Kazakhstan ensures support and protection of foreign investors
By: Alik Shpekbayev
From its first years as an independent country, Kazakhstan has chosen to open its economy to foreign investment and expertise. We recognized that such partnerships were critical for our prosperity and have worked hard to create a climate where businesses want to invest and work in our country.
It has proved a very successful approach. The environment we have created has seen our country ranked 36th out of 190 economies in the World Bank’s latest international Doing Business Report. And, as we hoped, it has helped attract $300 billion of direct foreign investments –70% of the total across Central Asia.
It is investment, too, which has helped drive strong economic growth and transform the living standards and opportunities for our citizens. Over the last two decades, GDP per capita has increased more than five-fold and catapulted us into the ranks of the middle income countries.
But we are ambitious for the future and have set our sights on becoming one of the 30 most developed countries by 2050. As President Nazarbayev made clear, achieving this target requires renewed efforts to dismantle the remaining barriers in the way of investment and business.
In response to his call, there has been important progress across many areas. Red-tape is being cut and bureaucracy reduced. Visa-free travel has, for example, now been introduced for business people from 62 countries.
We have strengthened legal safeguards for investors and are now ranked first on the Doing Business Protecting Minority Investors indicator. A new Investment Ombudsman has been created to follow up complaints along with a specialized court for settling investment disputes.
High levels of protection for investors is also being provided by the new Astana International Financial Centre which will serve not just in Kazakhstan but the entire region. Investors are assured that it is operating to the highest international standards and under the principles of English law.
Importantly, these initiatives have gone hand-in-hand with a new focus on tackling corruption which President Nazarbayev has rightly made a priority. There is now a wealth of evidence from around the world of the corrosive impact of corruption on prosperity, economic growth and trust – and how it discourages investment.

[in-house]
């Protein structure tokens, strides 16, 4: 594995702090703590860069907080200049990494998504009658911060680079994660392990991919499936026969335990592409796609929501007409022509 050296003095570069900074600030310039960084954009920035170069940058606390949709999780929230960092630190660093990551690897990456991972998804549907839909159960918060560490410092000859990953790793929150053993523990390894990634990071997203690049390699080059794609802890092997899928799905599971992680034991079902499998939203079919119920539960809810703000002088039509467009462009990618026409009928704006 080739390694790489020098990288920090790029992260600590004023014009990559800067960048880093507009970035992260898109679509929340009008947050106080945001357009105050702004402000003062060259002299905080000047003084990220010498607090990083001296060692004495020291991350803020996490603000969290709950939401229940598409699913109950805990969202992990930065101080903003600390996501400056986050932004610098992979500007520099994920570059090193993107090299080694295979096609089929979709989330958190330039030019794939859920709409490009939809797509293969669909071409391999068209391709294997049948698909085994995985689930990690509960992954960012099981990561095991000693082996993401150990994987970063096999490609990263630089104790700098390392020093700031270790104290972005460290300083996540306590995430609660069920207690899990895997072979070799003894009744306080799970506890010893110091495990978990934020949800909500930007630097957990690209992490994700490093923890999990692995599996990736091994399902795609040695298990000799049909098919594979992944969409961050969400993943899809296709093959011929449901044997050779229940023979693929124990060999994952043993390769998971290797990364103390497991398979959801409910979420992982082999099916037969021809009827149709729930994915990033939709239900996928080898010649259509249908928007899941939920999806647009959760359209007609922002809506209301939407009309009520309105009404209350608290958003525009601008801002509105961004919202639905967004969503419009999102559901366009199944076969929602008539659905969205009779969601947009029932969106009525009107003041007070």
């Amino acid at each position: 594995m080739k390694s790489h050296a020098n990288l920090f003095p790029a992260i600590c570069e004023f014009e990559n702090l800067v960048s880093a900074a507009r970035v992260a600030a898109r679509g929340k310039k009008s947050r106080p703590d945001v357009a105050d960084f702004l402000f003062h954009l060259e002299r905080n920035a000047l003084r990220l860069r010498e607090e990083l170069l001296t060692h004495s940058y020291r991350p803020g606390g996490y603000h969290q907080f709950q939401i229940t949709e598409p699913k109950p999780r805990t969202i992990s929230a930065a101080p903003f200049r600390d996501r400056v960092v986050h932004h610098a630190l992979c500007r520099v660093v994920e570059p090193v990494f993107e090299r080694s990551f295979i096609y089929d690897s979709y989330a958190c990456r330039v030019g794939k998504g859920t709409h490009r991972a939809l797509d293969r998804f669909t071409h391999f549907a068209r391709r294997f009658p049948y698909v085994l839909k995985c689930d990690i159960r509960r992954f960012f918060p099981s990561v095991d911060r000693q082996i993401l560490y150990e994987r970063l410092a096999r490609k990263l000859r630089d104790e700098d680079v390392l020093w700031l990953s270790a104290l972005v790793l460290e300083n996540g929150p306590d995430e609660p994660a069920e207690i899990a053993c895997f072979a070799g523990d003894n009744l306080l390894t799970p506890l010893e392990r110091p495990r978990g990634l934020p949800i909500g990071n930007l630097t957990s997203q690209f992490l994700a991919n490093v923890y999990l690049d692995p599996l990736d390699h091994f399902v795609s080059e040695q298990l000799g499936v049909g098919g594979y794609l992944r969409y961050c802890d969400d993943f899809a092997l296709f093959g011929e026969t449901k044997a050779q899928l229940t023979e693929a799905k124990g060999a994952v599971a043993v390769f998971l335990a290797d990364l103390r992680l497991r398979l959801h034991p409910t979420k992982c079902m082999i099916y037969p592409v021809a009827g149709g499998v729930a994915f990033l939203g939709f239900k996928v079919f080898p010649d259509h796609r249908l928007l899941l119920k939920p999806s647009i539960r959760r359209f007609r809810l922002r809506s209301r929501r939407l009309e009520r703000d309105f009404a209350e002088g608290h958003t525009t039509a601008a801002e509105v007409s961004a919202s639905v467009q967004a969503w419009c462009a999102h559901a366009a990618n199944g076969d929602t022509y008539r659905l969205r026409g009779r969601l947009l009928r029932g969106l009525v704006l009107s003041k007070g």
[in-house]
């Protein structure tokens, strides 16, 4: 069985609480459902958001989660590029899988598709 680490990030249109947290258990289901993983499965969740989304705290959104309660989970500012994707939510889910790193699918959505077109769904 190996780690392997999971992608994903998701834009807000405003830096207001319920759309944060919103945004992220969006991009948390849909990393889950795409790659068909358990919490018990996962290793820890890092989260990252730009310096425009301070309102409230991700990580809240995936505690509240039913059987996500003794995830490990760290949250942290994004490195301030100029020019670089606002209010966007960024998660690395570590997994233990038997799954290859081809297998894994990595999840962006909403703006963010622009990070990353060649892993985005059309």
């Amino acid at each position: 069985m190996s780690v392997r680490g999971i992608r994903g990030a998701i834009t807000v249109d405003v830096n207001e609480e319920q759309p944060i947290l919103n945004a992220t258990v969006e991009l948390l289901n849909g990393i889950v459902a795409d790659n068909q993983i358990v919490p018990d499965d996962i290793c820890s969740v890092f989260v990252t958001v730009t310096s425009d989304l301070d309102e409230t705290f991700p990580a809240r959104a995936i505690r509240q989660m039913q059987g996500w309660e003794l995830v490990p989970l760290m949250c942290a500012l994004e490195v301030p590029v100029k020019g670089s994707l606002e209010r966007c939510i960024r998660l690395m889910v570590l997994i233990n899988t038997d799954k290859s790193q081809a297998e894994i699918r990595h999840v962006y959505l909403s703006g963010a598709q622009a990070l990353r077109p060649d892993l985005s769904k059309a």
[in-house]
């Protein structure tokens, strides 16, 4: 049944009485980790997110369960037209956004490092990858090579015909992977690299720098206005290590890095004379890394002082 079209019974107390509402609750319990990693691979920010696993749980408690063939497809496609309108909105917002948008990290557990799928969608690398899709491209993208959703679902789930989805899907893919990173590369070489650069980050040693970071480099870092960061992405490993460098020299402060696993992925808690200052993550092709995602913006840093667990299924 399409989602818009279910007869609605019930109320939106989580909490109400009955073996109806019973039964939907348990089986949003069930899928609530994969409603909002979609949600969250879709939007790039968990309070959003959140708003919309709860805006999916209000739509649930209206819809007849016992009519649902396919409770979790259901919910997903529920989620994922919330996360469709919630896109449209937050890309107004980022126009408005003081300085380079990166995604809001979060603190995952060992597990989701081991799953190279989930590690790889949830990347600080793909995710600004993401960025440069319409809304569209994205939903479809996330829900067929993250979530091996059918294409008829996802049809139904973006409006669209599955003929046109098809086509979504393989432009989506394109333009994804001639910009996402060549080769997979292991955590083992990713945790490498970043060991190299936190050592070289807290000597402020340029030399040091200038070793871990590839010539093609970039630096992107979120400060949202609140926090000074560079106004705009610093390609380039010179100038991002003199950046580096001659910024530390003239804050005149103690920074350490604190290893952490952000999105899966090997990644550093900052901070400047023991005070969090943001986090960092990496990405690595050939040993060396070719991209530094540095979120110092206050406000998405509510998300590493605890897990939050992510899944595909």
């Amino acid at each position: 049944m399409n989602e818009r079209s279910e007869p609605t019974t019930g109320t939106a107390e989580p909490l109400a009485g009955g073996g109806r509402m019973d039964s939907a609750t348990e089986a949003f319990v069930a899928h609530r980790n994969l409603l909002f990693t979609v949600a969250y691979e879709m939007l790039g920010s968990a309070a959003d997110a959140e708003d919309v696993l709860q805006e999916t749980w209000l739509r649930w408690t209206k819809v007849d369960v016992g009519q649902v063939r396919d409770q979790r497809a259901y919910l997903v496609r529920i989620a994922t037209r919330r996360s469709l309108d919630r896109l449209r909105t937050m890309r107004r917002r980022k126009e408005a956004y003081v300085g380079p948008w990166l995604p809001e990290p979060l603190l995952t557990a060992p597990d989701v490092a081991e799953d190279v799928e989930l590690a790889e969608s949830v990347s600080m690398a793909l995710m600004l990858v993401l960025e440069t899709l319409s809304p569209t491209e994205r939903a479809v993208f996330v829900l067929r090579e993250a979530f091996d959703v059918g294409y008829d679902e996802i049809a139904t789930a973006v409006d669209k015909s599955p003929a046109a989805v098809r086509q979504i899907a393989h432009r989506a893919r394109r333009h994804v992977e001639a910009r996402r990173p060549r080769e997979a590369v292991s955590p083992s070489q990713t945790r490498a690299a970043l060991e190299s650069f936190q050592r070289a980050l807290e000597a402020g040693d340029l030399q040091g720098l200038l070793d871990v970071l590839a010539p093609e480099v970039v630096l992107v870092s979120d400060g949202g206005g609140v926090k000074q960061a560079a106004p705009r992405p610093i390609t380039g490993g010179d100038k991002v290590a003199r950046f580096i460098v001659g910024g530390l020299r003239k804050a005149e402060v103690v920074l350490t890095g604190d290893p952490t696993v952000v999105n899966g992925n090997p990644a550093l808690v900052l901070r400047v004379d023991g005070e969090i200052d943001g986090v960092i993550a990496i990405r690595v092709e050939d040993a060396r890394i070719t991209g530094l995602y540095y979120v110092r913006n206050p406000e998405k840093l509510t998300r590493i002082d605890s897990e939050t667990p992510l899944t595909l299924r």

A new strategy has been put in place with the aim of rooting out corruption, wherever it remains, from our economy and society. It is designed to eliminate the conditions where corruption can thrive as well as making sure there is no hiding place for those guilty of criminal behavior, regardless of their position or rank.
The modernization of our public services is already proving a powerful weapon in this fight. More than 70 per cent of public services are now delivered electronically or through special Government ‘one-stop shops’.
It is already the case that all business licences and permits are now applied for and delivered online. It is not only quicker and more convenient but also eliminates opportunities for bribes and backhanders.
Plans to cut by a third the number of supervisory and monitoring functions are in place. This will prevent duplication and also reduce the number of opportunities for corrupt interventions or illegal pressures.
At the same time, the Agency for Civil Service Affairs and Anti-Corruption, which I head, has stepped up efforts to identify, prosecute and punish officials guilty of corruption. The result has been that over the last three years, 976 cases of corruption have been identified and investigated and 389 officials were convicted.
Among the successful initiatives has been the setting up of a confidential help line with a dedicated staff to report corrupt behavior and financial rewards paid to whistle blowers.
At a Government level, our agency is working to improve co-ordination with other departments in the battle against corruption and to improve the investment climate. We are also co-operating closely with international bodies and experts to help us assess the effectiveness of the steps we are taking and to see what new measures could be put in place. We are keen as well to hear from businesses and investors to discuss what is working well and what can be improved.
We know there is more to do as Kazakhstan’s position on the Corruption Perception Index compiled by Transparency International, underlines. But while most countries have seen either no improvement or a deterioration in their scores in recent years, Kazakhstan, in contrast, is improving. We are determined to accelerate this progress and are committed to doing all we can to provide the right environment for investors and businesses.
The author is the Chairman of the Agency of the Republic of Kazakhstan for Civil Service Affairs and Anti-Corruption